13 Tips To Help You Lengthen Your Short Story


In a previous post, we discussed shortening your story. Today, I’m going to talk about lengthening your story.

Most writers tend to overwrite and then cut back, but some writers under-write. This is often the case with writers who write for a living, like journalist and copywriters. Their entire story will be told in 750 words when they need 2 500 words.

My first draft of a short story is usually very short, around 250-500 words. I need to get the idea on the page first. Once that is done I must figure out if I can lengthen it. Sometimes a scene is simply that, just one scene, but I need to increase my word count. What can I do?

First I need to figure out what I have left out. I know I tend to skip setting and description in my first drafts so I look there first.

You can increase your word count in two ways:

Make changes to your writing:

You can make structural changes to your writing that will increase your word count:

  1. Pacing: Slow down the story.
  2. Tension: Add to the tension, by dragging it out and writing slow motion moments you will be able to add value. A time constraint, like a ticking bomb or the imminent arrival of guests, is a handy device as well.
  3. Sentence length: You need variety when it comes to sentence length, but longer sentences will help you up the word count.
  4. Add adjectives and adverbs: I’d rather say, make your descriptions stronger, by using strong nouns and verbs, but a few adjectives and adverbs will certainly add to your word count.

Make changes to your story:

And then, you need to make changes to your stories to increase your word count:

  1. Scenes: If your story is very short you will probably only have one scene. Figure out what scene came before and what happened after. This will help you add two scenes.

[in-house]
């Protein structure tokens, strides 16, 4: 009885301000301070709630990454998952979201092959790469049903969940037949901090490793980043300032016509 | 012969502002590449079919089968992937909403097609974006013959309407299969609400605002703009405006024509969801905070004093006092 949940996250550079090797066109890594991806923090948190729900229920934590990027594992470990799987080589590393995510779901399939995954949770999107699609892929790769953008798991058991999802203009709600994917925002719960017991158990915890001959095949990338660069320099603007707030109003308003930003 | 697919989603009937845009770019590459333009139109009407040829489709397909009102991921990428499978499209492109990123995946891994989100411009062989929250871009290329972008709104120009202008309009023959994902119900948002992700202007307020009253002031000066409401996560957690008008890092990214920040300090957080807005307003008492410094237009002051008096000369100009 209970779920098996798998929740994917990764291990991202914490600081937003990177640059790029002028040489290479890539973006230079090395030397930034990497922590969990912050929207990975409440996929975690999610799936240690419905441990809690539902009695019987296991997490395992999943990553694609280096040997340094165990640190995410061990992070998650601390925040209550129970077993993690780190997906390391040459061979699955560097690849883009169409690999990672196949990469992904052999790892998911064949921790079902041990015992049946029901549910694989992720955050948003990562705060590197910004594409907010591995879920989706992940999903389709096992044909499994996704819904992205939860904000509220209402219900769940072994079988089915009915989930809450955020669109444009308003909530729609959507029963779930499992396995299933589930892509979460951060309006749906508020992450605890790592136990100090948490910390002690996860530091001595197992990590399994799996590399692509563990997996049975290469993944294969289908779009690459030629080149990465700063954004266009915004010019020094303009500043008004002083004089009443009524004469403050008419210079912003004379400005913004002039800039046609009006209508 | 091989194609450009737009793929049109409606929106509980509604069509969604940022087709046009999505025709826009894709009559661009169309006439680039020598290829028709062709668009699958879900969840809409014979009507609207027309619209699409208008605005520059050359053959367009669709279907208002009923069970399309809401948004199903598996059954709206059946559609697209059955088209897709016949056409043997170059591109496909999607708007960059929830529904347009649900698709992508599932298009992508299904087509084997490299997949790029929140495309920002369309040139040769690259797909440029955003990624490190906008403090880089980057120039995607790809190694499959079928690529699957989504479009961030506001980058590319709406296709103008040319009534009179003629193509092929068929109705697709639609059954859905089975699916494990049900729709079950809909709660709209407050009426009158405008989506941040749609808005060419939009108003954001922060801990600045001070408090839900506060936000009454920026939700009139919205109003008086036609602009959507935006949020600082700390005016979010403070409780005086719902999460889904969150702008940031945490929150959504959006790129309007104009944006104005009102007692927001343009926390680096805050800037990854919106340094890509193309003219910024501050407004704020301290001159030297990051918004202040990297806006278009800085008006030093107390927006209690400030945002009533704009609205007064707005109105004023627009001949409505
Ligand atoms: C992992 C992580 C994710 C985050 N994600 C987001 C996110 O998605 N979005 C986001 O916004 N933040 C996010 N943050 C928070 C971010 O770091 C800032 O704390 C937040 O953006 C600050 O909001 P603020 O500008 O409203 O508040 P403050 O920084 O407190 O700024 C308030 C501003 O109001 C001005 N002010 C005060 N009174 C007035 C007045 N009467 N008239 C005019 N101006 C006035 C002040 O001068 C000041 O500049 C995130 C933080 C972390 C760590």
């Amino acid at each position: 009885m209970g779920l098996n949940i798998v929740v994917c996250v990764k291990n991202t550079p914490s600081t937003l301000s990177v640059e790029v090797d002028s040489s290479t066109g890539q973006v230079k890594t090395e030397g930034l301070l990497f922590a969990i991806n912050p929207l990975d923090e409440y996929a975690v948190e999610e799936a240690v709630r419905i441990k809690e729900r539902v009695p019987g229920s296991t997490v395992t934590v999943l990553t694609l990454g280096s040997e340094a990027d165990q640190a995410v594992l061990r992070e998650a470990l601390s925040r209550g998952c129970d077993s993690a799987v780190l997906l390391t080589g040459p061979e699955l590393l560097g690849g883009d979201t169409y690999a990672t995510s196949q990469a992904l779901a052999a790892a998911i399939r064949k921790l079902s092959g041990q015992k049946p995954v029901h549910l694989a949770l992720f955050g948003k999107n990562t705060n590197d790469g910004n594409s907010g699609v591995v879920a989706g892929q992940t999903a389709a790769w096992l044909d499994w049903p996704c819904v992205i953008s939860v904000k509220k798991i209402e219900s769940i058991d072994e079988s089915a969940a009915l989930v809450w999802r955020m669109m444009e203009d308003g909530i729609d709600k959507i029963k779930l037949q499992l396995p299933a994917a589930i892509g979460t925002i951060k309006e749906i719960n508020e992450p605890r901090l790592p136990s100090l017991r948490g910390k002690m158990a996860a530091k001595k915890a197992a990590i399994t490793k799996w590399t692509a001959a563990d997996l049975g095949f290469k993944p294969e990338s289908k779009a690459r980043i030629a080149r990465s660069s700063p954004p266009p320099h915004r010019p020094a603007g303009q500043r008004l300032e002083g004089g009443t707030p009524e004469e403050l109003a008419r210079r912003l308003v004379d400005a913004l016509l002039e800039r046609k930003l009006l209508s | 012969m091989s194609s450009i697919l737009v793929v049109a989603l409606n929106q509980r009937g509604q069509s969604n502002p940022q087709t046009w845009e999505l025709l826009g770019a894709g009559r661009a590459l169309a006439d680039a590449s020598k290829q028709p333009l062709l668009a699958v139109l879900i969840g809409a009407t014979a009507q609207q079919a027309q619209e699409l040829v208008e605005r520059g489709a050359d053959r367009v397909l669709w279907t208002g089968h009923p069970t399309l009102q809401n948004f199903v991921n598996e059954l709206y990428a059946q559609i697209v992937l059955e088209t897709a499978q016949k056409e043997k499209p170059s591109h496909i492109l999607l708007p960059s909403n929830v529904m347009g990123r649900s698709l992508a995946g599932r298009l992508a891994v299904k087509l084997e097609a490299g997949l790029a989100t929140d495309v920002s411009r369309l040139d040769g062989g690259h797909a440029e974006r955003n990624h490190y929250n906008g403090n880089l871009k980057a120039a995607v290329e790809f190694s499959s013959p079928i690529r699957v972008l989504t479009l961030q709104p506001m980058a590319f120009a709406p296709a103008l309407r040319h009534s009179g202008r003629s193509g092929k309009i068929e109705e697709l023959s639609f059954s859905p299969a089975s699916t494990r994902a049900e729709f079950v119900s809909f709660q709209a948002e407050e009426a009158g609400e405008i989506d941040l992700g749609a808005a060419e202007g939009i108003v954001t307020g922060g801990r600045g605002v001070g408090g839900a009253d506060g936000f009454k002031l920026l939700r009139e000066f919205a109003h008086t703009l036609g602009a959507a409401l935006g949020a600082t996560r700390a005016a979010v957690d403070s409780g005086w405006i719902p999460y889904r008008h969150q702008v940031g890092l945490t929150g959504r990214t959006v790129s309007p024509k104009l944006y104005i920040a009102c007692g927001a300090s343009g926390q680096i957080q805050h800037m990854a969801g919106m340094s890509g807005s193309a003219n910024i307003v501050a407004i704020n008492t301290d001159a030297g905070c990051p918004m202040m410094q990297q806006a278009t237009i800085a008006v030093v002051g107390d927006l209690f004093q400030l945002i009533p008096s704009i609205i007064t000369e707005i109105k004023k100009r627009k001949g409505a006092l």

2. Back story: This may be an opportunity to hint at backstory. You can even use a flashback.
  3. Add characters: Is your character alone? Perhaps he needs to phone a friend, to help him carry the corpse.
  4. Add setting description: This is what I tend to leave out, but don’t go writing travel brochure. Make sure the details you are integral to the story.
  5. Add character description: This may be an opportunity to add layers to your characters and flesh them out.
  6. Add a subplot: If you are writing a longer short story, as in 4000 or even 7500 words you can consider a subplot.
  7. Dialogue: Use dialogue to add backstory and strengthen motivation
  8. Dramatise events: This may be where you can delve in to the events that shaped your characters or the events that upset them. Write it out.
  9. Emphasis, symbolism and foreshadowing: Experiment and add some layers.

Not all of these are going to work for your story and be careful of adding words, but not value.

Happy writing.

If you want to learn how to write a short story, join us for Short Cuts. If you want to learn how to write a book, join our Writers Write course in Johannesburg or sign up for our online course.

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